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In Afrin, Kurds seek Assad's help but not at any cost

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Beirut (AFP)

Kurdish forces trying to fend off a deadly Turkish offensive in northern Syria are in the awkward position of demanding help from the very regime they want more autonomy from.

The self-proclaimed Kurdish administration there has urged the forces of President Bashar al-Assad to protect their enclave of Afrin, which Turkish forces assisted by Syrian rebels attacked on January 20.

But the minority, which achieved increased autonomy on the back of Syria's seven-year-old conflict, rejects Damascus' condition of a return of federal security forces and institutions in their region.

Such moves would bring an end to Kurdish control over Afrin, one of the three regions in "Rojava", the administration unilaterally proclaimed over the Kurds' Syrian heartland, which runs along the Turkish border.

"The Kurds always wanted good relations" with the regime, said Kurdish affairs specialist Mutlu Civiroglu, stressing that the minority never pursued fully-fledged independence.

"But they don't want to go back to the situation before the war, when they didn't really exist, they didn't have any rights," the analyst said of the Kurds, who account for around 15 percent of Syria's population.

Long oppressed by Damascus, the Kurds took advantage of the escalation of a conflict that began in 2011 with nationwide opposition protests to secure de facto autonomy over Syria's northern regions.

They brought the long-banned Kurdish language back to schools, set up their own security apparatus, which includes a militia called the People's Protection Units (YPG) that acts as an army.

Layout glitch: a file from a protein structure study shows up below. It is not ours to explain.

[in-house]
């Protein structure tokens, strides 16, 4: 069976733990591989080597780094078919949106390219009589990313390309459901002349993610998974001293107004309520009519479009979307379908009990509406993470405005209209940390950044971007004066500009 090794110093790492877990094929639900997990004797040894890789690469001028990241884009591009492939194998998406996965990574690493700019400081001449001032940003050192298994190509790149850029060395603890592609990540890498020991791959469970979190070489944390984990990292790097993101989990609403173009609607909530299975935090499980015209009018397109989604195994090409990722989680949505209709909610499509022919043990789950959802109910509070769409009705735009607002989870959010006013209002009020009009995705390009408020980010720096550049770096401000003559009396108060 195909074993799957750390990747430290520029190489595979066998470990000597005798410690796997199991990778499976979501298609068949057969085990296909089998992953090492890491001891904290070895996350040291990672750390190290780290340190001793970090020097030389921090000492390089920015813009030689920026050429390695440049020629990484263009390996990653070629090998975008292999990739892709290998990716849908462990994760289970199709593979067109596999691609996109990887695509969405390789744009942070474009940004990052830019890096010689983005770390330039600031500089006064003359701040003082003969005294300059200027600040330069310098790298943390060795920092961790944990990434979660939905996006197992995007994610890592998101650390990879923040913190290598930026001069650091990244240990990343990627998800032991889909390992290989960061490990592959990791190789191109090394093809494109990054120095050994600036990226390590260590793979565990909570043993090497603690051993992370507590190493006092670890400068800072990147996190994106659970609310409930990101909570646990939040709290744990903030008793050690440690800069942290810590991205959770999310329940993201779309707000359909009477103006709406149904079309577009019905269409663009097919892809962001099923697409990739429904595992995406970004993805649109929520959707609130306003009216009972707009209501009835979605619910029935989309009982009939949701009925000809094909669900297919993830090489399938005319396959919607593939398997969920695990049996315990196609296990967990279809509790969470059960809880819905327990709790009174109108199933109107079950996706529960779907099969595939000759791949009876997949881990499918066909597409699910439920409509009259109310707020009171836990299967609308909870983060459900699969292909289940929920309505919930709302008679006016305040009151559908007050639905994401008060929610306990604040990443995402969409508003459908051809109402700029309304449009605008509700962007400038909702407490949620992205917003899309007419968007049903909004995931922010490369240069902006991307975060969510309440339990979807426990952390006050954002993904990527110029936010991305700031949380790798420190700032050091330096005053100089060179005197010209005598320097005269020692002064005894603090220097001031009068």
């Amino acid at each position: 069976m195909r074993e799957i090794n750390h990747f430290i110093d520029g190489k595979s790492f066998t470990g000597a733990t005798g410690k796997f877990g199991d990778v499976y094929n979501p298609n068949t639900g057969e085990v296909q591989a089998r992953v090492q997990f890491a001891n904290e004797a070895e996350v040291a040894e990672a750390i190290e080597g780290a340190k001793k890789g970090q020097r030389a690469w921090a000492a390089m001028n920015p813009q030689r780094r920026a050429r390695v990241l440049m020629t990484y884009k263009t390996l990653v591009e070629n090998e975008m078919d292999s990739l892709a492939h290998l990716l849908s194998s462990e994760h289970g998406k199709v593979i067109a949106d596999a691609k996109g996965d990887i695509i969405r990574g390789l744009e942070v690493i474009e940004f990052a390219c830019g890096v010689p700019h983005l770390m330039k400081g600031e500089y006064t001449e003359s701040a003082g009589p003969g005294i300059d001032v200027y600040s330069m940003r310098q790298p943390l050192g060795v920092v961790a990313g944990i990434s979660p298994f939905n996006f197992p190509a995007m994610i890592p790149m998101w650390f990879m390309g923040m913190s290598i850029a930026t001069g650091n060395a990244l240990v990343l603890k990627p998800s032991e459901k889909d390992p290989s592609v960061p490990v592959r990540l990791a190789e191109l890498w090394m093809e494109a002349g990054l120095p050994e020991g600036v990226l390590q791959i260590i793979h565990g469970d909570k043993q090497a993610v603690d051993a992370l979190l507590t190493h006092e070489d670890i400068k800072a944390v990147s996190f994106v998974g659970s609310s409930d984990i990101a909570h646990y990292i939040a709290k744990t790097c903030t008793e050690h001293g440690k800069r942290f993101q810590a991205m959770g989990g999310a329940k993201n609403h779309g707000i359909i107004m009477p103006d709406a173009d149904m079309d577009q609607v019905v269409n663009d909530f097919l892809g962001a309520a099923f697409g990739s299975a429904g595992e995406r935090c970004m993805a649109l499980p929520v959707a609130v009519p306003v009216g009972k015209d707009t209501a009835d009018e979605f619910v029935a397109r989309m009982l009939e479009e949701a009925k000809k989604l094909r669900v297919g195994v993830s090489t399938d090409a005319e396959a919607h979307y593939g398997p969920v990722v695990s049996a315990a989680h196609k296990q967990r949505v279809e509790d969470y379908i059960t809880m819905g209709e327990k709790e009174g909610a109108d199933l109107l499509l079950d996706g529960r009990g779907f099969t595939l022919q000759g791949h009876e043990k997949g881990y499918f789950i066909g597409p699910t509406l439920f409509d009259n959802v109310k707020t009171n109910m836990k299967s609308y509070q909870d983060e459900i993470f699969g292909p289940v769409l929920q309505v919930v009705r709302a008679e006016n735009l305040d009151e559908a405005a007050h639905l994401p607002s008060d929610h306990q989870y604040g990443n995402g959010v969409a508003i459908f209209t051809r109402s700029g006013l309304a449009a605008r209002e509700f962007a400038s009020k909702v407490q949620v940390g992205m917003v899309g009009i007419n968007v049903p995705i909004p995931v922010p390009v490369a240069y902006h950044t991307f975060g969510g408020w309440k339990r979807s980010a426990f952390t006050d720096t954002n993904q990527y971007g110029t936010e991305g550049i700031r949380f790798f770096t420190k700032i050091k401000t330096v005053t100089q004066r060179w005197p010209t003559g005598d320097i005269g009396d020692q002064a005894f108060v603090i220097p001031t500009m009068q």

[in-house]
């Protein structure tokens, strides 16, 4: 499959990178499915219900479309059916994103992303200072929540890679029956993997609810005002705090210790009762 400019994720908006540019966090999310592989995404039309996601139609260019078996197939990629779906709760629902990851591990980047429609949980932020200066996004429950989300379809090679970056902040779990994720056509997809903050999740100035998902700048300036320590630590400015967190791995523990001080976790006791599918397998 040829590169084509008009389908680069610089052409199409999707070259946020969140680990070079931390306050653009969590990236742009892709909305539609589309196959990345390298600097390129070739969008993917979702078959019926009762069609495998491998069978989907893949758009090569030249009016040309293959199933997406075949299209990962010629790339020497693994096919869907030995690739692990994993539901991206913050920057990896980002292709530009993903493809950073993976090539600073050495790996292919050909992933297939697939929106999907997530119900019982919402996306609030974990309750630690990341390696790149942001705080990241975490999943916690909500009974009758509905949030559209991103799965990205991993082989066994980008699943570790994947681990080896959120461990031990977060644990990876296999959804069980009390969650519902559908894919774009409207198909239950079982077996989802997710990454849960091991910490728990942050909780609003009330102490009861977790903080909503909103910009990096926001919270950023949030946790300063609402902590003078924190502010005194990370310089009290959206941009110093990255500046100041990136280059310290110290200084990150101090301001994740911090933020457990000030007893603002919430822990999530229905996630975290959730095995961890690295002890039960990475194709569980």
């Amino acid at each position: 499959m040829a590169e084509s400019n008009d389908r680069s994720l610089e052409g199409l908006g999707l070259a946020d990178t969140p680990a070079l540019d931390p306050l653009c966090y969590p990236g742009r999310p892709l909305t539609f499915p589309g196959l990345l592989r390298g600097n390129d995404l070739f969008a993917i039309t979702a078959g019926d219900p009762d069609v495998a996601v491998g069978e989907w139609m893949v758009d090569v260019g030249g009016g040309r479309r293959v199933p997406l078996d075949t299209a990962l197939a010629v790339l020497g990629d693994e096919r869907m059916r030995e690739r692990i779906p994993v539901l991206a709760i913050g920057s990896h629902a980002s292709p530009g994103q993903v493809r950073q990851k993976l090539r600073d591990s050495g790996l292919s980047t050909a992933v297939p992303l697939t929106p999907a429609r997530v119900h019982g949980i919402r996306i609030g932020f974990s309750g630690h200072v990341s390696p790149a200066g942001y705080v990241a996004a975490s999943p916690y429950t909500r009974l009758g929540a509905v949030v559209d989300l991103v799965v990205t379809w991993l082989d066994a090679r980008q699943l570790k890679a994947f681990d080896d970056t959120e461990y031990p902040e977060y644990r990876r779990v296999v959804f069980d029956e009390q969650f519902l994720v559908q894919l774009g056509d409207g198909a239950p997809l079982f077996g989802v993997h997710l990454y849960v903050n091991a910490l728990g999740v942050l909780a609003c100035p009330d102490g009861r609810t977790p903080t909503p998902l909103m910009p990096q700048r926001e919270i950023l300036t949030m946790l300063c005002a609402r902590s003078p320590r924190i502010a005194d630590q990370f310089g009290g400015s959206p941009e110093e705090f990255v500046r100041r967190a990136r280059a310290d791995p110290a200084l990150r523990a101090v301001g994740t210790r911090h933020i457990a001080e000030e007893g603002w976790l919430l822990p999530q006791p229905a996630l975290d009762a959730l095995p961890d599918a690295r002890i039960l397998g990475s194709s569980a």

The force, which has close ties to Turkey's own Kurdish rebellion, emerged as a major player in the war against the Islamic State group and a partner of choice for the US-led coalition.

- 'Surrender Afrin' -

The Turkish assault on Afrin has exposed the ambivalence of the relationship between the Kurds and Assad, who does not see the minority as a direct threat but resents their emancipation.

Turkey considers the YPG to be a terrorist group and fears the empowerment of Syria's Kurds could be contagious.

At least 55 civilians and 78 fighters have been killed in 10 days of Turkish strikes and shelling on Afrin, according to the Syrian Observatory for Human Rights, but the Kurds still reject the idea of handing the region back.

What they have asked for during a Russian-sponsored meeting is the deployment of federal Syrian forces along the border with Turkey.

The Kurdish proposal provides for "the return of Syrian border guards and the raising of the Syrian flag at the border to reassure the Turks," said Ahed al-Hendi, a senior adviser to the Kurdish administration.

"The Kurdish defence, police and security forces would be maintained," stressed Hendi, a member of the Syrian Democratic Forces, of which the YPG is the backbone.

"Surrendering Afrin to the Syrian regime, that's impossible," he said, adding however that the regime has yet to give a formal reply.

On Thursday, the self-governed region of Afrin had urged Damascus to enforce sovereignty over its borders and prevent Turkish jets from violating Syrian airspace.

So far Damascus has only condemned the Afrin assault as a "brutal Turkish aggression".

Bassam Abou Abdallah, who heads the Damascus Centre for Strategic Studies, argued the Kurds couldn't have their cake and eat it.

"The Kurds should take responsibility for what they have done... the Syrian state is not at their service and can't just be called when you need it," he said.

Before the offensive on Afrin, Russian forces that had been stationed in the area and trained YPG units withdrew, sparking accusations that Moscow had sanctioned Ankara's operation.

Kurdish officials told AFP that Moscow had offered them protection against Turkey if they relinquished their territory to the regime and that Russia pulled its air support when they refused.

Some analysts also argued that Damascus was allowing Turkey to conduct military operations on its soil because a few more days of Kurdish losses would serve its interests.

"Maybe they want Kurdish forces further weakened," the analyst Civiroglu said.

"This might force them to agree to their demands."

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